New Scrutiny of Tests on 'Human Guinea Pigs'
Today Congress tackles ethics of drug testing on humans - a fast-growing field.
| NEW YORK
The Brooklyn mother already had one son in trouble with the law. So when researchers at the New York State Psychiatric Institute said they wanted to study her younger boy to help understand what keeps kids "out of trouble," she jumped at the opportunity.
She thought they'd let her know if her son had any behavioral problems, she told the New York Daily News. And there would be some extra cash, too. The researcher proposed paying the family $125. Her son would get a gift certificate from Toys 'R Us.
She decided to do it, and so entered the ethically sensitive realm of human clinical drug trials. Little did she know at the time, the experiment would become a pivotal example of the growing weaknesses in the system that's designed to protect people who become, in essence, "human guinea pigs."
At a hearing today on Capitol Hill, four government reports will call for reforms of the Institutional Review Boards (IRB). The ethics boards are supposed to ensure the benefits of any human research outweigh the risks and that people are fully informed before they agree to join any study.
The most damaging report, subtitled "A System in Jeopardy," concludes the dramatic increase in research trials has outstripped and overloaded the IRB system; that too many research proposals are approved "too quickly" and with "too little expertise;" and that inherent conflicts of interests "threaten their independence."
In need of ethics boost
Some scientists and ethics experts contend that assessment is exaggerated, but all agree the system needs improving. "We can do more to ensure that review boards and patients are fully informed of all the ethical, legal, and scientific issues," says Belinda Seto, of the National Institutes of Health (NIH).
The IRB system, a collection of local voluntary boards made up of scientists, academics, and at least one lay person, was developed in the 1970s. At the time, 85 percent of the clinical research on humans was done in prisons. People began to question the ethics of using captive populations, says the University of Virginia's Jonathan Moreno. And then the revelations broke that African-American men were unwitting subjects of a syphilis study in Tuskeegee, Ala.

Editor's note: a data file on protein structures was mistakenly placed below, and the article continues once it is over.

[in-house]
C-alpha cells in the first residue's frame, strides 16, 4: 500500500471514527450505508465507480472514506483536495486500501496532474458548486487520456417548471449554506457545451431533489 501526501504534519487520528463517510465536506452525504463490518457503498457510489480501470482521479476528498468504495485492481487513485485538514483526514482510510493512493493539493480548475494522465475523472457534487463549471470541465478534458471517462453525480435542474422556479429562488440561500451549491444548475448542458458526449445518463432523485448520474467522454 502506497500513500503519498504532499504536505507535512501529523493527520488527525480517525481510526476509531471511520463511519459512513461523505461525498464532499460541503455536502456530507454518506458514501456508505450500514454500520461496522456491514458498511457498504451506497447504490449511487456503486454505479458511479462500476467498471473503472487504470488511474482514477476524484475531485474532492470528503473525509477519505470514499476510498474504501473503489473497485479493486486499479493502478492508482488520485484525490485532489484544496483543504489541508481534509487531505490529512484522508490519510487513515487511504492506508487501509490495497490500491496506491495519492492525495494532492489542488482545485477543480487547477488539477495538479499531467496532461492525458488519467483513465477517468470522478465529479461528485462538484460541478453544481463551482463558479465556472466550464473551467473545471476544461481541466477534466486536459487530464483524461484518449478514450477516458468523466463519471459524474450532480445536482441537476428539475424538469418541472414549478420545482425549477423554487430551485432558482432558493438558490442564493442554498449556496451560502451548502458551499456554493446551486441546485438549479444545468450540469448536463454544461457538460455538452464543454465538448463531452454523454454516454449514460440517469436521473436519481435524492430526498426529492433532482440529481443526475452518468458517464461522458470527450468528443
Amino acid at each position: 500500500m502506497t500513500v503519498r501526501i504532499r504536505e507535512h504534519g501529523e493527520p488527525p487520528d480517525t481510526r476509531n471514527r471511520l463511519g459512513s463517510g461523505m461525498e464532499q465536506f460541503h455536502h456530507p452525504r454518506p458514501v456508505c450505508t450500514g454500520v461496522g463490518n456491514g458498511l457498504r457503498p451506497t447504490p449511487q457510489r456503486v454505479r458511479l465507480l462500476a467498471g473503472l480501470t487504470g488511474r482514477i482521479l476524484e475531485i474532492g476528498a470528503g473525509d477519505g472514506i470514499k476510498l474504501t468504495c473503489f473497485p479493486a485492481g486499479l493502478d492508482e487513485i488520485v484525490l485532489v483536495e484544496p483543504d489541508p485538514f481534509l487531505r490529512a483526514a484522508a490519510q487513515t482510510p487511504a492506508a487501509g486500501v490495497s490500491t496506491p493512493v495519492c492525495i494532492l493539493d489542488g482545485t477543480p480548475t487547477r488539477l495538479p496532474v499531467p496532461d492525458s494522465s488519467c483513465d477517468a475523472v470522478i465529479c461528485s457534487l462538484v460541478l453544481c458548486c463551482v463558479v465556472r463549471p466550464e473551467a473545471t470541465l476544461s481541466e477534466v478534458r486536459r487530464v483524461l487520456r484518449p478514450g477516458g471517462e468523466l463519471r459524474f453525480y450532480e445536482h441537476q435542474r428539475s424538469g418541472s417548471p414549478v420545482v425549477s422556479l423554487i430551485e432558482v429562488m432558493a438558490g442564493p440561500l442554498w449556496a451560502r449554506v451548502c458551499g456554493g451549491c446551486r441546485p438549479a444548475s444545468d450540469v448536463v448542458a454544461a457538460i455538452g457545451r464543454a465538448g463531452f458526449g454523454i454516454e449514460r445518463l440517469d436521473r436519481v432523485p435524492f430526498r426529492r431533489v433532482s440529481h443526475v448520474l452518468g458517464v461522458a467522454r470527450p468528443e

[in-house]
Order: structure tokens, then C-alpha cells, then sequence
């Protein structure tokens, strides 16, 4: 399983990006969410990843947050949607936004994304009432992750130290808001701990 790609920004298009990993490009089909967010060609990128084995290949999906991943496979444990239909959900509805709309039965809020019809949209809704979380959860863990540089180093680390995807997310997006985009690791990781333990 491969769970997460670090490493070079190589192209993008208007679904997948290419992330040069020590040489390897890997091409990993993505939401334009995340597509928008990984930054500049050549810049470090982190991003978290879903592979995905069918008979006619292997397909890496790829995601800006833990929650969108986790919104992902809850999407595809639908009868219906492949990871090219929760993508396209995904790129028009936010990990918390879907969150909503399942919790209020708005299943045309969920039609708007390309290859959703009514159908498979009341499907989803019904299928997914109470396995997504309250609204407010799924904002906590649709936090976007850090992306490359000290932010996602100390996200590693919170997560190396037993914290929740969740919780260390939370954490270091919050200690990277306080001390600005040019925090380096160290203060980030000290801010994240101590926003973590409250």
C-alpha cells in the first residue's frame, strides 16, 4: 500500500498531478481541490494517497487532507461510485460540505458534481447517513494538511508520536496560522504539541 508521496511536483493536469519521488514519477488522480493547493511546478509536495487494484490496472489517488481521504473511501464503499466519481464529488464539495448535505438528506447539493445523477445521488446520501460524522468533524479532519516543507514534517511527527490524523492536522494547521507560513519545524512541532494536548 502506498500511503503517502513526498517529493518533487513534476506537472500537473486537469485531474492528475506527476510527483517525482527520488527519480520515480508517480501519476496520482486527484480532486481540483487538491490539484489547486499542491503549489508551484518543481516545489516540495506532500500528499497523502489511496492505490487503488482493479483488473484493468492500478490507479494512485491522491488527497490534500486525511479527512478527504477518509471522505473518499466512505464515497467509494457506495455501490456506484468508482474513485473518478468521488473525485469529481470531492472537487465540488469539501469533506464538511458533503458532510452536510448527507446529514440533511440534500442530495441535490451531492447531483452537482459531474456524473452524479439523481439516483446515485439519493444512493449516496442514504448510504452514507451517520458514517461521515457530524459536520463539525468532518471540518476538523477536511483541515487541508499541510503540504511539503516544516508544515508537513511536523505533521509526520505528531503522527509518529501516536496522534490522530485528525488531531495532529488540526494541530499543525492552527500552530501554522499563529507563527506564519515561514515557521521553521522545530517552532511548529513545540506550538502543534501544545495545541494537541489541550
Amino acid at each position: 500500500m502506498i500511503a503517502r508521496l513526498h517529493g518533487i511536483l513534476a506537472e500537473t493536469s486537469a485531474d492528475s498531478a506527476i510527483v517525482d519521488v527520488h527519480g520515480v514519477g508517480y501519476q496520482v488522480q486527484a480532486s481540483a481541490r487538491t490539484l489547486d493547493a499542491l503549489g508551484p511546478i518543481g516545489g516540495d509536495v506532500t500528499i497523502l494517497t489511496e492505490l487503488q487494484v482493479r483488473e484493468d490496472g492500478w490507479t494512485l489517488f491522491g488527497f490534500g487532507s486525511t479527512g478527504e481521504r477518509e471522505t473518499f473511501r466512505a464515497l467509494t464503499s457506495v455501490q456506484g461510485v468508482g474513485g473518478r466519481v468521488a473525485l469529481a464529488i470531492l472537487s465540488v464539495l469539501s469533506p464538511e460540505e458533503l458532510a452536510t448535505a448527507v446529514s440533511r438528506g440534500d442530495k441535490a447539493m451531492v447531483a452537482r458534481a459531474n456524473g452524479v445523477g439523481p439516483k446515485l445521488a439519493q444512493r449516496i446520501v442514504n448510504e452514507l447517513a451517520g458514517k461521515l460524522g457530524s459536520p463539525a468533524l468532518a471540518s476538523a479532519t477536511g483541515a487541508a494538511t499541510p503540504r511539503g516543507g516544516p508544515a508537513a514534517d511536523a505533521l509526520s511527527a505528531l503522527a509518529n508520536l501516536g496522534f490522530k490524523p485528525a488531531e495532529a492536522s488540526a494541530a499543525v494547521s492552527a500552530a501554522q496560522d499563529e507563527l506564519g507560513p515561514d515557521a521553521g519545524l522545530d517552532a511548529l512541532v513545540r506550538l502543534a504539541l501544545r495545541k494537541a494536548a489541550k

Since then, most prison research has been halted. But the number of research studies has skyrocketed. It's estimated there are now between 3,000 to 6,000 IRBs. But no one knows for sure. The government also has no idea how many human test subjects exist, although it keeps meticulous track of real guinea pigs used in medical experiments.
Dr. Seto admits that's "a rather sad reflection," but she says they are now working on a proposal to set up a central database.
Preying on the vulnerable?
There are also questions about whether IRB's are thorough enough to protect vulnerable populations. Many studies promise free health care. That can be quite a lure for the 42 million Americans without health insurance.
"The ones who have no health care can be vulnerable to the ads for free care," says Rep. Christopher Shays (R) of Connecticut, who chairs today's hearing.
Many studies also involve promising new drugs for serious medical conditions, but half of the participants may be given placebos - sugar pills - instead of a potential breakthrough cure.
But the Pharmaceutical Research and Manufacturers of America insists IRBs ensure such risks are properly explained, although it says overworked boards could boost efficiency if a national IRB were created for complex multi-site studies.
But in the New York case, the Brooklyn mom doesn't think she was fully informed of the risks or the real purpose of the study.
Her young son fasted for more than 12 hours, took several psychological tests, one dose of the drug fenfluramine, and then had his blood tested five times.
Two years later, the distraught mother learned the drug has been banned for causing heart problems in adults, and the real purpose of the study was to find predictors of aggressive antisocial behavior. Her once-outgoing son, she says, now has anxiety attacks and learning problems.
In the outcry that's ensued, the study has been questioned as racist and coercive. It's now being investigated by the NIH.
In statements, the NYSPI defends its study and notes that single doses of the drug for children are still government approved.